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JENKINS v. DYNATRAN, INC., et al.


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JENKINS

v.

DYNATRAN, INC., et al.



JUDGE JERE M. H. WILLIS, JR.

MEMORANDUM OPINION*[1] BY
Record No. 3065-01-2

JUNE 11, 2002

COURT OF APPEALS OF VIRGINIA


Present: Judges Willis, Bray and Humphreys
Argued at Richmond, Virginia
JOHN EDWARD JENKINS


v.

DYNATRAN, INC. AND
ZURICH INSURANCE COMPANY


FROM THE VIRGINIA WORKERS’ COMPENSATION COMMISSION

Leila H. Kilgore (Benjamin M. Smith, Jr.; Kilgore & Smith, on brief), for appellant.

Edward H. Grove, III (Brault Palmer Grove Zimmerman White & Steinhilber LLP, on brief), for appellees.

John Jenkins appeals a decision of the Workers’ Compensation Commission finding that he failed to submit a claim for a brain injury within two years of his compensable accident and that his claim for permanent total disability is barred by Code ??65.2-601. We affirm the commission’s decision.

I. BACKGROUND

A. INJURIES

On July 30, 1991, Jenkins was working in a “cherry picker” bucket, over traffic, changing a light bulb in a traffic signal. A truck hit the bucket, causing the arm supporting the bucket to break. Jenkins fell onto the truck, was knocked out, was carried some distance down the road, and then fell off the truck onto the ground.

The medical records indicate that Jenkins was “alert and oriented at the scene with stable vital signs.” He was transported by emergency personnel to Fairfax Hospital, where he was diagnosed as having suffered a distal ulnar and radial fracture to the right upper extremity and an L1 compression fracture (arm and back injuries). The records report that during his evaluation in the emergency room he was “neurologically intact and the neurologic status has not changed over the last two days.” He was hospitalized from July 30 to August 7, 1991.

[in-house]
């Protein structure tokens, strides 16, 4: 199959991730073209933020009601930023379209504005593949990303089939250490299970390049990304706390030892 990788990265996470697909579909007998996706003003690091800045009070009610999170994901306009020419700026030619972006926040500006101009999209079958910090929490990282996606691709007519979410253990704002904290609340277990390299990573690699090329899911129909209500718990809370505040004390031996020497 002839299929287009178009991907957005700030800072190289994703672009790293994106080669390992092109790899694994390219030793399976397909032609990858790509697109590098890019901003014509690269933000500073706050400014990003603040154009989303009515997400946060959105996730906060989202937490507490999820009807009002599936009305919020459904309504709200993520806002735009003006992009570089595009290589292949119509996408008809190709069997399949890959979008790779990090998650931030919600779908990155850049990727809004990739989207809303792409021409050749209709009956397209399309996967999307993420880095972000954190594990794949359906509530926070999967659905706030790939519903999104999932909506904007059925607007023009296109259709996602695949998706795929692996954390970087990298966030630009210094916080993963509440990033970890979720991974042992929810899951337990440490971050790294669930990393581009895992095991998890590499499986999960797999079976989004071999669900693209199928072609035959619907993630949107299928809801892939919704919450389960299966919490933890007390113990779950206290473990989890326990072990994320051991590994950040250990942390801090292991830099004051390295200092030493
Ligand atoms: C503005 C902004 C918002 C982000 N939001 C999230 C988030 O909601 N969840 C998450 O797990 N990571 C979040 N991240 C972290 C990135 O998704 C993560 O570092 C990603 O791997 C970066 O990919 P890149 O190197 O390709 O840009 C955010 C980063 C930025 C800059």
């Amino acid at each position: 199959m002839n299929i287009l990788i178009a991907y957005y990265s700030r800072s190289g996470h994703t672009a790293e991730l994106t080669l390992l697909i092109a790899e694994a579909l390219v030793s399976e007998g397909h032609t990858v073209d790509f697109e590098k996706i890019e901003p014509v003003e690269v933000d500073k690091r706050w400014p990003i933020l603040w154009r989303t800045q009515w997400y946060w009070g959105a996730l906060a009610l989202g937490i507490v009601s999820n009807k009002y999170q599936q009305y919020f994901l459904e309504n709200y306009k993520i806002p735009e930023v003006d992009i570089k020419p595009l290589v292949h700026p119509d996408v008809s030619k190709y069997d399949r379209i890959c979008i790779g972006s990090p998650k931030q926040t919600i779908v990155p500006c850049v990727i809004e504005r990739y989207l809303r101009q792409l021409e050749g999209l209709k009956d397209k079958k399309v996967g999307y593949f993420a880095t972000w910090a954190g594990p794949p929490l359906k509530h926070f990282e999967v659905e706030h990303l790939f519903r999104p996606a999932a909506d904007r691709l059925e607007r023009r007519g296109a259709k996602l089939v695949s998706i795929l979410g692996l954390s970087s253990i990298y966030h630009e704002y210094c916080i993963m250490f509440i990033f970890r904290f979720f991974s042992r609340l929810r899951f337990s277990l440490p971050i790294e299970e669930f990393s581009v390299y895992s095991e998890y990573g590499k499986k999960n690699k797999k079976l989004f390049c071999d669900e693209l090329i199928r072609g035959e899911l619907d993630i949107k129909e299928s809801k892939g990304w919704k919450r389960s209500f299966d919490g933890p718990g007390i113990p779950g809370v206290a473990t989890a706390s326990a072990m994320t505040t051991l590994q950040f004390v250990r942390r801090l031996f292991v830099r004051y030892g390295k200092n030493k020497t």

On June 26, 1992, Jenkins was referred to Robert Fetrow, a licensed clinical social worker. Mr. Fetrow examined Jenkins and diagnosed major depression, single episode. He ruled out post-concussive syndrome. On July 23, 1992, Dr. Andrew Schiavone, a neurologist, examined Jenkins and noted the following:

As noted above apparently there was head trauma that was associated with the fall because of the period of unconsciousness and to this day the incidents from the time that he reached for the light to the time he woke up by the side of the road are gone and his relating the story is apparently what he deduced and what was told to him by those at the scene.